Regional age-sex composition in Germany by NUTS2 60 to 80+ years old

 

Data source: EUROSTAT, personal elaboration of data. Population by age and sex at 1st of July 2020.

A function to call ggplot population pyramids in one line

What does it do?

If you have a dataset with several (or all!) countries/ regions/ ages/ etc and you want a short call function to plot without having to modify the ggplot2 code every time (e.g. a certain country for a certain year), here’s a solution.

Just save the r script with the function for the plot and call it when you want to use it:

pyramid_plot.R

The next step will be to use facet_wrap to select sub-national administrative units at once to be compared against the national plots.
Data can be found for Iraq at national level on my github page.

Below is the population pyramid for Iraq in year 2000

IRQ_2000

Popupation pyramids updated

Upload the relevant packages and dataset. You can find the data on github here

library(tidyverse)
options(scipen = 9)
setwd("/myworkingdirectory/")
mydt % filter(iso=='UGA')

The dataset includes population estimates at subnational level for Uganda.

# reformat the dataset using tidy

newdf % gather(variable, value,6:761) %>% separate(variable,c('year','sex', 'age'), sep='_') %>% mutate(sex=if_else(sex=='F','female','male')) %>%
spread(year, value) %>%
mutate(age2=recode(age, '1'='0-4', '4'='0-4', '5'='5-9','10'='10-14','15'='15-19', '20'='20-24', '25'= '25-29', '30'='30-34', '35'='35-39', '40'='40-44', '45'='45-49', '50'='50-54', '55'='55-59', '60'='60-64', '65'='65-69', '70'='70-74', '75'='75-79', '80'='80+')) %>%
mutate(age=recode(age, '1'='0', '4'='0'))

newdf$age %
gather(key = year, value = pop, 10:14) %>%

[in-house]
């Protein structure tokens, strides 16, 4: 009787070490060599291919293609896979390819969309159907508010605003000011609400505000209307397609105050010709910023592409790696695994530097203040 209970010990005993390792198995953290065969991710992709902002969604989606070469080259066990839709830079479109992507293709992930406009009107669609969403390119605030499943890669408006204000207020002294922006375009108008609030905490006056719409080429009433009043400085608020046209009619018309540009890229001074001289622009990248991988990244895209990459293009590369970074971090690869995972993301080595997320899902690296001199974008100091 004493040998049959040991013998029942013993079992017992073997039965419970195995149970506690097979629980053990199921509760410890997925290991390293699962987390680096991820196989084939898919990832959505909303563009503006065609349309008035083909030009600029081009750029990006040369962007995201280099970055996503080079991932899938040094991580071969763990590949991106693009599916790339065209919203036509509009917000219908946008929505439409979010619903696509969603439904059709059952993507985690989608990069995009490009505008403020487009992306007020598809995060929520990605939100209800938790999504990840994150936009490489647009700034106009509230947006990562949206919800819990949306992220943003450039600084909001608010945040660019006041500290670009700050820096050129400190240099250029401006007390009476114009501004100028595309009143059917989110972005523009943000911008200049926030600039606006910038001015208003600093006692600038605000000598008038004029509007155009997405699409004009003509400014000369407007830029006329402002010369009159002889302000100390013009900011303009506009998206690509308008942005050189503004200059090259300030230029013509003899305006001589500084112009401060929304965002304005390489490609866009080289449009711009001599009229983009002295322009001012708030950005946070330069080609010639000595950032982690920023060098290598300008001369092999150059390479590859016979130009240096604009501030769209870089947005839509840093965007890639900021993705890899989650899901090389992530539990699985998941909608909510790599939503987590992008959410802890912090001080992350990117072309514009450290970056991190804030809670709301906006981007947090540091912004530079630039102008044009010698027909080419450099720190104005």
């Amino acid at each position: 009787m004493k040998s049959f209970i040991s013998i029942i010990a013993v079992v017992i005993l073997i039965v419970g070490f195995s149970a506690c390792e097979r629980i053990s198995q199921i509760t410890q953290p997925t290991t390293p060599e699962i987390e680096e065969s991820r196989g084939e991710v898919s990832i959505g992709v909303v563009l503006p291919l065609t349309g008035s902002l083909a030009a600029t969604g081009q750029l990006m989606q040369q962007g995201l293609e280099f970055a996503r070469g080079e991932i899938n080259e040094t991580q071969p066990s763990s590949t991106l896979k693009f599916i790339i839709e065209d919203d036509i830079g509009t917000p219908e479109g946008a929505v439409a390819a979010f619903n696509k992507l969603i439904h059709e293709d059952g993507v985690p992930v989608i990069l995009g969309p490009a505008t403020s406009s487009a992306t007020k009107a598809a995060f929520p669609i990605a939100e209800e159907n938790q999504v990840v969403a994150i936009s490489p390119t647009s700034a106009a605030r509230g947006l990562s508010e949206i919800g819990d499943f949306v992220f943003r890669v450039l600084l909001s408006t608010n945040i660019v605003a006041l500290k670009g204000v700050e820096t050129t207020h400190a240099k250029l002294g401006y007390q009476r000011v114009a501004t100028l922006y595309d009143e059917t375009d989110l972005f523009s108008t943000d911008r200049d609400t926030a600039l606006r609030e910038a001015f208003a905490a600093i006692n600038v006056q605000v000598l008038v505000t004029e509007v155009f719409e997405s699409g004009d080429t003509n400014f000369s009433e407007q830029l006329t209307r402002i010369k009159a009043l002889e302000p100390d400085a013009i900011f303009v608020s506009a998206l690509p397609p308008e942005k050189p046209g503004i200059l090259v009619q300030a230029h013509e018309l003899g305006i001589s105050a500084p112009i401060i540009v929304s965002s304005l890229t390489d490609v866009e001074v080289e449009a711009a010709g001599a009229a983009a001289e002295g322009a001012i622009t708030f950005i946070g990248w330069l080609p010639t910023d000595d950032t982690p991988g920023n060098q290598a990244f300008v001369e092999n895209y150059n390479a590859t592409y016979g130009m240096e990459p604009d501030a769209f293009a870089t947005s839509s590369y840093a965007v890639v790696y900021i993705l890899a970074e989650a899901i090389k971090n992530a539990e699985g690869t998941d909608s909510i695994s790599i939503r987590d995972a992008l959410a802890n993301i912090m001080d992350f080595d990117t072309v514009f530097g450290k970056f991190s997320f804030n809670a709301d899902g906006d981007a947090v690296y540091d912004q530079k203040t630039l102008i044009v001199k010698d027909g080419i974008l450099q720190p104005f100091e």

# mutate(pop = pop/1e03) %>%
filter(iso == "UGA"&adm_id==c("UGMIS2014452022"), year %in% c(2000, 2005, 2010, 2015, 2020))

newdf4 %
group_by(iso, adm_id, id, year, sex, age, age2, ageno) %>%
summarise(pop= sum(pop)) %>%
mutate(ageno = ageno + 1)

library(ggthemes)
ggplot(data = newdf4, aes(x = age, y = pop/1000, fill = year)) +
#bars for all but 2100
geom_bar(data = newdf4 %>% filter(sex == "female", year != 2100) %>% arrange(rev(year)),
stat = "identity",
position = "identity", width = 4.5) +
geom_bar(data = newdf4 %>% filter(sex == "male", year != 2100) %>% arrange(rev(year)),
stat = "identity",
position = "identity",
mapping = aes(y = -pop/1000)) +
coord_flip() +
scale_y_continuous(labels = abs, breaks = seq(-600, 600, 250)) +
geom_hline(yintercept = 0) +
theme_economist_white(horizontal = FALSE) +
scale_fill_economist() +
labs(fill = "", x = "", y = "")

Screen Shot 2019-07-14 at 15.46.36

 

Composite plots: grid.arrange

I really like composite plots, where there’s a top part that describes a phenomenon and a bottom part with a synthetic time view of the overall process.
I’ve recently discovered this beautiful representation of educational differentials by gender, by Sara Lopus and Margaret Frye, and the beauty of this dataviz is that it tells a story on its own. (Click on the link for the publication)

I have used a random generated data to reproduce the graph in ggplot and used grid.arrange from gridExtra package to bind grobs, the top and bottom components.

grid.arrange(top, bottom, heights=c(10,5), widths=c(20), padding=0)

I have saved the map as a .png file png package and used rasterGrob from package grid to create a raster image graphical object.

Screen Shot 2018-08-30 at 11.26.50